It's not always easy, but follow Tom Payne's tips and you're on the right track
Permission for pigeon shooting can be hard to get. A lot of the time it’s about getting to know people before you’ll get anywhere. Think of it from the farmer’s point of view. He or she needs to have complete confidence in the person asking and won’t give a permission to shoot their land to anybody they don’t know reasonably well.
I always keep a sharp look out for pigeons when I’m driving around the countryside. I’m not looking for ground to get permission for shooting. Rather I am studying the pigeon and how it behaves. On the other hand it’s exactly what you need to be doing when you’re on the hunt for a permission.
- The best time to get a permission is in the winter, particularly in a year when the pigeons are going after the winter rape. Farmers do not want their crop getting destroyed and in most cases will welcome a pigeon shooter if they approach the situation respectfully and carefully.
- Once you have found ground that you feel would benefit from the pigeons being shot, you will have to track down the farmer. I try to find out the name of the farm and farmer first. This does not mean driving into every farmyard and annoying the local farming community — a local pub, post office or shop will usually be able to help, and do be discreet. Once you have the name of the farmer and farm and location, you can then make your approach.
- Don’t turn up at the farm or the village head to toe in camouflage. Dress smartly and wear a jacket and tie. You will look more approachable and less aggressive. First impressions count and you want to look as though you are modest and don’t expect special treatment.
- What time should you arrive? Don’t turn up on a Sunday, at lunchtime or during the evening. Farmers are busy people and do not like being interrupted. I tend to do late mornings and will assess the situation to make sure it is a suitable time. Through your recon to find pigeons you must try to be clear about the location and make sure you get the crop right — it looks unprofessional if you get it wrong. This sort of mistake will not instil confidence in your experience nor ability.
- If you manage to obtain a phone number don’t just call on the off chance. A visit is always best.
- During your visits, find out the farmer’s plan of attack for the year ahead. I cover a lot of ground and it is important to stay on top of any pigeon problem that a farmer may have. The only way to do this is to know what is going on, when and where. Constantly driving around can get expensive and is not an effective use of your time.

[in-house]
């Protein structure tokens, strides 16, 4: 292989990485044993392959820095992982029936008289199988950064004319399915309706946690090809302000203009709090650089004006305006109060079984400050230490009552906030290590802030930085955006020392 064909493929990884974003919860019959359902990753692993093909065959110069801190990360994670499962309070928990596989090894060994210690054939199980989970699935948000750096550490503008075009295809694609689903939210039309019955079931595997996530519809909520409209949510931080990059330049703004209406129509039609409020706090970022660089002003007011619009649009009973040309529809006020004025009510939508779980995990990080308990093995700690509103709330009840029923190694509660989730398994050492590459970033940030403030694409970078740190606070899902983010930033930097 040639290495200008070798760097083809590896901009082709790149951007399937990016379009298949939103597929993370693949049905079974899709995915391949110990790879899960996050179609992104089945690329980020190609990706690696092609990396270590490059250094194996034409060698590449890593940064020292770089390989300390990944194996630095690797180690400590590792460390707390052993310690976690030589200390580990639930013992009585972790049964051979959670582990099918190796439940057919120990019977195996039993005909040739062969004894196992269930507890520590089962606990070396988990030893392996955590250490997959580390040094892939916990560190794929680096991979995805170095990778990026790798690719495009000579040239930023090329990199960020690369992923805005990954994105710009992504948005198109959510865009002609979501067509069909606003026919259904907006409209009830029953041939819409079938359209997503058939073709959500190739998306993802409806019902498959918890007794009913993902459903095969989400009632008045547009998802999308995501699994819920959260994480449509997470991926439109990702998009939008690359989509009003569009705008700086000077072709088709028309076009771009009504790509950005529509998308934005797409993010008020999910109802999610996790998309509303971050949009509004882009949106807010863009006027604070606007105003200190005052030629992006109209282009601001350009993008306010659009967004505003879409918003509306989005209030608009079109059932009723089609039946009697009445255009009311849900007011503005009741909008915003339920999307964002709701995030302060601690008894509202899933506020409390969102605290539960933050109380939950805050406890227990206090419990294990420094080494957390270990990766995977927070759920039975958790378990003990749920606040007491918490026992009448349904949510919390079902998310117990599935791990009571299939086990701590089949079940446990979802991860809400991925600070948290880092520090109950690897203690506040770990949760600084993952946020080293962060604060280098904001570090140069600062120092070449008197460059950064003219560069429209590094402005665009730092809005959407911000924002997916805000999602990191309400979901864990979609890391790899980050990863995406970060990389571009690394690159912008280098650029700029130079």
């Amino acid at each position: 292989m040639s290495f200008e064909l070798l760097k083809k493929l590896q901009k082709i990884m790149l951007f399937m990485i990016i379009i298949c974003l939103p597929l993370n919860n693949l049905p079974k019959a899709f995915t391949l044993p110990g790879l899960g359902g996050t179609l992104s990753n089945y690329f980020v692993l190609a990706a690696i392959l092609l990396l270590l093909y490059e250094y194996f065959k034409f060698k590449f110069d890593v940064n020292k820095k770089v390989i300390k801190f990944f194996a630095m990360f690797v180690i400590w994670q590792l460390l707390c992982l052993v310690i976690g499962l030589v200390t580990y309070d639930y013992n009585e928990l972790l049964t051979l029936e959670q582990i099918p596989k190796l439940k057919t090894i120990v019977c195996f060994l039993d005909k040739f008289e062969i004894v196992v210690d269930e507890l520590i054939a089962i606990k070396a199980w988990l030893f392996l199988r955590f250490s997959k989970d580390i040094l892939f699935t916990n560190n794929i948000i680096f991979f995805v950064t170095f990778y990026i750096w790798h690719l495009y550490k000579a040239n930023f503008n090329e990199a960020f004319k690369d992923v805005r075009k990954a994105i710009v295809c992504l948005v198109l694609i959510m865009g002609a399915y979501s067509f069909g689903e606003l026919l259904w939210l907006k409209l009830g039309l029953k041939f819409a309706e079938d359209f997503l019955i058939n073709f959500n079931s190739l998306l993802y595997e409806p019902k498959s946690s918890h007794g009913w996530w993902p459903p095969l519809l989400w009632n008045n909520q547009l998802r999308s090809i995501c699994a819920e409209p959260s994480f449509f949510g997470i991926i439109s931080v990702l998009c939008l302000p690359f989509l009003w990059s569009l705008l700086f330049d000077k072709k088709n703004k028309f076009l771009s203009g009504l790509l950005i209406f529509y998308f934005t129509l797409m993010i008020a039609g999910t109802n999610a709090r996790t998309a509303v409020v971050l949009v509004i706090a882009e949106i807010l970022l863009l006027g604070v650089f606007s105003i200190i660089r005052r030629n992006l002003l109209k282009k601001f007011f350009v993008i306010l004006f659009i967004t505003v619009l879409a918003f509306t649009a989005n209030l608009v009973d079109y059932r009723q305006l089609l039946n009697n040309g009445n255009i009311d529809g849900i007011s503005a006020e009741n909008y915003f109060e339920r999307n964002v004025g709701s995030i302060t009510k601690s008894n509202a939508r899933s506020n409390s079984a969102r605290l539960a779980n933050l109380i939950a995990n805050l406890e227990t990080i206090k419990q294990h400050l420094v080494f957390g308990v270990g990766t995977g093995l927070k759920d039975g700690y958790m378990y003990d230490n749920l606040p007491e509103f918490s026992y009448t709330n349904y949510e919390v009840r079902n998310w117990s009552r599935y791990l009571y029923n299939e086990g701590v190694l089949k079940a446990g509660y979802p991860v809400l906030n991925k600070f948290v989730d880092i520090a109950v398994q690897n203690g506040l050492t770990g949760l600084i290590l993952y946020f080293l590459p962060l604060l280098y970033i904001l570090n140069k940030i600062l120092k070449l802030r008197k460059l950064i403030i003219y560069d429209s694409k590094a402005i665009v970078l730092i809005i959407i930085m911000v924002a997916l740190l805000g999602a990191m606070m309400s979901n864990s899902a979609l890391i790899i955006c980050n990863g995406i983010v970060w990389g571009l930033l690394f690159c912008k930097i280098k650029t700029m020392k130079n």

- Communication with farmers is key, but this doesn’t mean pestering them on a daily basis. I will meet farmers this time of year to speak with them about their spring drilling plans.
- Maps are vital and if you know the areas that are red-lined for drilling, and what is going in and roughly when, weather permitting, you can keep an eye on exactly what is going on. This makes reconnaissance easier and no opportunity is missed. I try to speak with farmers or gamekeepers over the phone or make a quick visit once every couple of weeks.
- I enjoy winter shooting because there is lots of variety of crop and food if you keep your eyes open. Pigeons feeding will be governed by the weather, and most importantly the night-time temperatures.
- Do not turn up on the day expecting to get out and shoot straight away.
- When asking for permission for pigeon shooting be confident and clear. Explain exactly who you are and where you are from. Have some id (like your driving licence to hand). If you have permission elsewhere in the area it may be of benefit, as most local farmers will know each other. A reference from other farmers whom you have permission from can also help.
- It’s a good idea to have your BASC or CPSA membership cards to hand, your shooting insurance certificate and a copy of your shotgun licence. All of which mark you out as a serious, responsible shooter.
- Explain exactly where you have seen the pigeon problem. There is every chance that the farmer will be fully aware of them.
- The decision that the farmer now makes must be fully respected. If he says no, politely ask if you could leave your details in case of any future problems and thank him for his time.
- Try to use the quiet times productively. You may not be pigeon shooting but it is always good to be ready, whether that is getting on top of your recon, permission, planning or kit.